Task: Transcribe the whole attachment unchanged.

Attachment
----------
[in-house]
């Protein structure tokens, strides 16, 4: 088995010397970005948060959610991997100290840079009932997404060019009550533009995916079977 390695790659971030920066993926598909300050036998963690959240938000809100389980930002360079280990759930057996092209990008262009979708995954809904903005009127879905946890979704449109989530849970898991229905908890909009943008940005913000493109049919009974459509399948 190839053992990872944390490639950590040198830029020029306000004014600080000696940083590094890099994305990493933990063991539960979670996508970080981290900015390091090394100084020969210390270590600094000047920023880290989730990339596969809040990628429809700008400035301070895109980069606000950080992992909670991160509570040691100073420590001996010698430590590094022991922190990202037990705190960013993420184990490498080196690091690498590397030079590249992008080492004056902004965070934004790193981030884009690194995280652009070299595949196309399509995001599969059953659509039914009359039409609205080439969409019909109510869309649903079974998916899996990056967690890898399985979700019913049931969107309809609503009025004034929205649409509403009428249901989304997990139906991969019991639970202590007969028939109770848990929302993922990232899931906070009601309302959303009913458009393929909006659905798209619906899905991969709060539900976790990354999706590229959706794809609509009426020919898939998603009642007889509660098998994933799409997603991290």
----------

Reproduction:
[in-house]
């Protein structure tokens, strides 16, 4: 088995010397970005948060959610991997100290840079009932997404060019009550533009995916079977 390695790659971030920066993926598909300050036998963690959240938000809100389980930002360079280990759930057996092209990008262009979708995954809904903005009127879905946890979704449109989530849970898991229905908890909009943008940005913000493109049919009974459509399948 190839053992990872944390490639950590040198830029020029306000004014600080000696940083590094890099994305990493933990063991539960979670996508970080981290900015390091090394100084020969210390270590600094000047920023880290989730990339596969809040990628429809700008400035301070895109980069606000950080992992909670991160509570040691100073420590001996010698430590590094022991922190990202037990705190960013993420184990490498080196690091690498590397030079590249992008080492004056902004965070934004790193981030884009690194995280652009070299595949196309399509995001599969059953659509039914009359039409609205080439969409019909109510869309649903079974998916899996990056967690890898399985979700019913049931969107309809609503009025004034929205649409509403009428249901989304997990139906991969019991639970202590007969028939109770848990929302993922990232899931906070009601309302959303009913458009393929909006659905798209619906899905991969709060539900976790990354999706590229959706794809609509009426020919898939998603009642007889509660098998994933799409997603991290």